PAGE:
The local banking system is in relatively good shape, and international reserves are growing at an annual rate of more than 20 per cent.

But there are a few worrisome issues that have proven stubborn and which need to be addressed.

New foreign direct investment (FDI) continues to decline. In the aftermath of the world financial crisis, investors are naturally cautious and few people are willing to put bricks and mortar assets into the Philippines. In the seven months to July 2011, total Non Resident Investment in the Philippines amounted to only $805 million. This represented a decline of 9.7 per cent over the same period a year earlier. About the only positive gloss that can be put on this figure is that it was lower than the previous year which saw a decline of -45.5 per cent (and with -88.3 per cent the year before that). Hopefully, if the government can continue to clean up its house, 2012 might actually see an increase in FDI. (Figures for portfolio investment have not been made public to this time although the central bank data shows that the total of such investment amounted to $12.05 billion at the end of 2010; this was a 40 per cent increase over the 2009 total.)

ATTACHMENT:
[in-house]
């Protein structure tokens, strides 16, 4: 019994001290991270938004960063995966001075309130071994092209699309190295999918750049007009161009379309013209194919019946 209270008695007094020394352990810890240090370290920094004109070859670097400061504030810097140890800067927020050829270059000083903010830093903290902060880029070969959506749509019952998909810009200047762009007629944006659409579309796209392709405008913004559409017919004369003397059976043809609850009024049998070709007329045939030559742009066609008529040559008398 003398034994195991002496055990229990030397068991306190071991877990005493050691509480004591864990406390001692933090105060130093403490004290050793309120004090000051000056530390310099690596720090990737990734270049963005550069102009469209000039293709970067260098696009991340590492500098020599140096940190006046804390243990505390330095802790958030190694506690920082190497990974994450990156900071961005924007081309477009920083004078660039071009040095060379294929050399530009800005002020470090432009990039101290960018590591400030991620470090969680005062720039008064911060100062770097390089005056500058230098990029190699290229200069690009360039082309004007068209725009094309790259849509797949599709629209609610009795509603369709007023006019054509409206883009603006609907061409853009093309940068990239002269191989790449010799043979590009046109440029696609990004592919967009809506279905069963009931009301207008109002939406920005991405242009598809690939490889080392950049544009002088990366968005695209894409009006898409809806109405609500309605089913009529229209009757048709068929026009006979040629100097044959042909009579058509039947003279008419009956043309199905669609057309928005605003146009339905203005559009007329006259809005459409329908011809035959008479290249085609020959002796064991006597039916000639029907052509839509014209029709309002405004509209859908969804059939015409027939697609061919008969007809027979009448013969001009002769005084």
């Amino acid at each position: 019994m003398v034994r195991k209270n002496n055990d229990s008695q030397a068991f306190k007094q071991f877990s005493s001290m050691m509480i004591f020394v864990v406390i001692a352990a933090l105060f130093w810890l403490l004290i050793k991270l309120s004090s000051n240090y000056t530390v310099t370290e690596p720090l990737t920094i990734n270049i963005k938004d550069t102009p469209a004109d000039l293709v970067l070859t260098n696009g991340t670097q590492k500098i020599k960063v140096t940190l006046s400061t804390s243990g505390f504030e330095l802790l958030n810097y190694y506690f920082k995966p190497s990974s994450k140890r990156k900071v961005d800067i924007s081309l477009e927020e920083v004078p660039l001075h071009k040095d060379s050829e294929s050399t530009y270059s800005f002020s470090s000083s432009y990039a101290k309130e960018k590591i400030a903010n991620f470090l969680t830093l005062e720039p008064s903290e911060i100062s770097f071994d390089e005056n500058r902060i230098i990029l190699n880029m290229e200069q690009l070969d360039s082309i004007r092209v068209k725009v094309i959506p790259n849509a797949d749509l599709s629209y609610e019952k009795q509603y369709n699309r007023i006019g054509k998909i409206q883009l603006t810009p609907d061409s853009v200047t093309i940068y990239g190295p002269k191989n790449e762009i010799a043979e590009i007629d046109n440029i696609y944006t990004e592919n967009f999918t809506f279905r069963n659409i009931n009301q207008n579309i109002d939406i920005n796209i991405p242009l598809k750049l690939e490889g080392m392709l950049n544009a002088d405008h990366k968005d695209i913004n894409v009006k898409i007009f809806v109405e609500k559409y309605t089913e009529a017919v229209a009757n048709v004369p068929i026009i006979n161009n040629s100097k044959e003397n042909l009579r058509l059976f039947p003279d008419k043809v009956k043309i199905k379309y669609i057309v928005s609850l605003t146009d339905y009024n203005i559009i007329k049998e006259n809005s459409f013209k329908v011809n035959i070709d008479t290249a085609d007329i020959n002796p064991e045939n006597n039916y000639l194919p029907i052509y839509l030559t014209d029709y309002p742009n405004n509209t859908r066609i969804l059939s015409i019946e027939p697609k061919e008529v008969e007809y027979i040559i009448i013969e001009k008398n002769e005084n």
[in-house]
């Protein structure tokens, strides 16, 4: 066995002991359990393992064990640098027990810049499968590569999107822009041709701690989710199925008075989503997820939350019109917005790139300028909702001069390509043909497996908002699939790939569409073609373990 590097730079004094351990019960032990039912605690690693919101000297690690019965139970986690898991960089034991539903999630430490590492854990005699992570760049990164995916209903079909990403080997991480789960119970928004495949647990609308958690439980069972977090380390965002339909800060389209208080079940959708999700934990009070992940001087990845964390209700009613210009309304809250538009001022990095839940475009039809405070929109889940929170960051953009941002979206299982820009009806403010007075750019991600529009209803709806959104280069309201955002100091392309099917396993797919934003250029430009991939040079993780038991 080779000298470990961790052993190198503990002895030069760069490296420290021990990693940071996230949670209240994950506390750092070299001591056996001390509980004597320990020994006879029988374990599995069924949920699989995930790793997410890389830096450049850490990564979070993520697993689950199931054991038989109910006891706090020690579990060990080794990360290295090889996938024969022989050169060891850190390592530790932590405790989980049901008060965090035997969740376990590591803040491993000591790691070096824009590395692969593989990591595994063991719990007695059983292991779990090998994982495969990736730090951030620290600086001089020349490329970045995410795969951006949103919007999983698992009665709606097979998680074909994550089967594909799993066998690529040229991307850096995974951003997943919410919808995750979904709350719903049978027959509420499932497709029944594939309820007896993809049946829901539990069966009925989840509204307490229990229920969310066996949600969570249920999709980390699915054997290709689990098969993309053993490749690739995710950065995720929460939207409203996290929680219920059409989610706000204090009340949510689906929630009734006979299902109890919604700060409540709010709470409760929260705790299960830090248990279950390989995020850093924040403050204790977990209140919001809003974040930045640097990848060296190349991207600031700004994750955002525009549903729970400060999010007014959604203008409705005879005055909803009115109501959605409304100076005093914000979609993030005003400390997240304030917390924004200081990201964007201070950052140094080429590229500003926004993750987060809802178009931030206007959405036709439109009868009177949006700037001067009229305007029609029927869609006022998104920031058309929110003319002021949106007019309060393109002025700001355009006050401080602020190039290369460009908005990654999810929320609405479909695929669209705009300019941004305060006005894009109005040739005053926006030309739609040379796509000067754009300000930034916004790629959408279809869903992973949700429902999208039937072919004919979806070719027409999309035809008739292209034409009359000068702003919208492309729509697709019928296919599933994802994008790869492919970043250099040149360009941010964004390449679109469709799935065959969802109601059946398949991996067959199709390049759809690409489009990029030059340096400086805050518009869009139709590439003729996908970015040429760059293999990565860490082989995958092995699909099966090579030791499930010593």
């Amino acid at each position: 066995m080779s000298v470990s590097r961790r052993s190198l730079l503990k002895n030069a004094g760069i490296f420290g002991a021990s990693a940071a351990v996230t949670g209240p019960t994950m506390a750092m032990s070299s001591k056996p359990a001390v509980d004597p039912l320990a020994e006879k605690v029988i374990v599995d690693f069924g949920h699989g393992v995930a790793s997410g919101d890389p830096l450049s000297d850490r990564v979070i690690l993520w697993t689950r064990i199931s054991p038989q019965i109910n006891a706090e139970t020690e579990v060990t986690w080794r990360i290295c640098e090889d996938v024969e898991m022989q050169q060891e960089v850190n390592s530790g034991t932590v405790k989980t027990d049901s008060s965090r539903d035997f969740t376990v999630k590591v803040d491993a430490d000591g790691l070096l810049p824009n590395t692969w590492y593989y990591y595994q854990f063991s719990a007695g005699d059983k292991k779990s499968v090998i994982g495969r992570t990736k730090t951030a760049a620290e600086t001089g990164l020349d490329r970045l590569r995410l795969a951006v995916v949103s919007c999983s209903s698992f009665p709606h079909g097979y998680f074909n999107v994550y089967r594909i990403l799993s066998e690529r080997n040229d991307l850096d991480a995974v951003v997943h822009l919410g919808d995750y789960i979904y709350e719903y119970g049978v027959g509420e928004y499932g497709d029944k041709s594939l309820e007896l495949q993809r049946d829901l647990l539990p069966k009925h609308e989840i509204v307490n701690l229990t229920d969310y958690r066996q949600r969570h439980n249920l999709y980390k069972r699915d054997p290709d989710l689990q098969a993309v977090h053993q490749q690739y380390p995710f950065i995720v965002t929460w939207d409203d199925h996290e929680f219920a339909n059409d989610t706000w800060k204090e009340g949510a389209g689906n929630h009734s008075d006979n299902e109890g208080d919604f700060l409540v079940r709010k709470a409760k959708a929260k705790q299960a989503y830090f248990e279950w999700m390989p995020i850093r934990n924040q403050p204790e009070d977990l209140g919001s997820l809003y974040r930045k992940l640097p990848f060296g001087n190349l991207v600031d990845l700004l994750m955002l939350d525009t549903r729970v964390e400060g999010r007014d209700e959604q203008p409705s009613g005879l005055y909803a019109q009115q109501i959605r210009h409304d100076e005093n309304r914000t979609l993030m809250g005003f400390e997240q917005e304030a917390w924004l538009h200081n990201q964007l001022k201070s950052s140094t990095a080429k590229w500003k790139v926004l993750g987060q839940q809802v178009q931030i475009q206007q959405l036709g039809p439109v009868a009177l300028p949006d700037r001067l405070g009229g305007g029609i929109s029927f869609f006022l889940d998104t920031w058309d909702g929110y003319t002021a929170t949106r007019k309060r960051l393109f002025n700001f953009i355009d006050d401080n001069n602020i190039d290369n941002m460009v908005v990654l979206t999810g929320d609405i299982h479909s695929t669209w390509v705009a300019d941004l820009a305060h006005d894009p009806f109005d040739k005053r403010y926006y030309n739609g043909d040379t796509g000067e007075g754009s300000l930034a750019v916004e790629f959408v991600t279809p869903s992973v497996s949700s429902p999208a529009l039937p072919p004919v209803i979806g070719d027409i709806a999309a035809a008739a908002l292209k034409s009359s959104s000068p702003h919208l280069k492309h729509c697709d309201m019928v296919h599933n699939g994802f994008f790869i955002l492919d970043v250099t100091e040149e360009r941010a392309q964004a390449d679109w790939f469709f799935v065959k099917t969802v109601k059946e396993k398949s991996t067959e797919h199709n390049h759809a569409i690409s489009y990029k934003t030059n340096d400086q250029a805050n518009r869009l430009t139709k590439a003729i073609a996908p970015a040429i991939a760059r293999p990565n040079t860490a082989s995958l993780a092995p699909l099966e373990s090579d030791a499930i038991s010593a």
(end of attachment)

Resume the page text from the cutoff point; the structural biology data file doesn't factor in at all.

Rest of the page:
Considering that much of FDI goes into creation of manufacturing employment, this is a serious situation. A number of local analysts argue that actually the Philippines has ‘bypassed’ the manufacturing growth model and jumped direct to a service economy, but this argument, as tempting as it is, flies in the face of reality.

Certainly, the country’s process business outsourcing sector, has grown rapidly over the past decade. According to a recent ADB report, employment in this sector grew by 34.5 per cent between 2004 and 20009 and revenues jumped by 37 per cent annually. Furthermore, the Philippines is climbing up the value chain. From the earlier voice-based services such as call-centres, the industry is now moving to knowledge-based services such as software development, financial, accounting and medical services.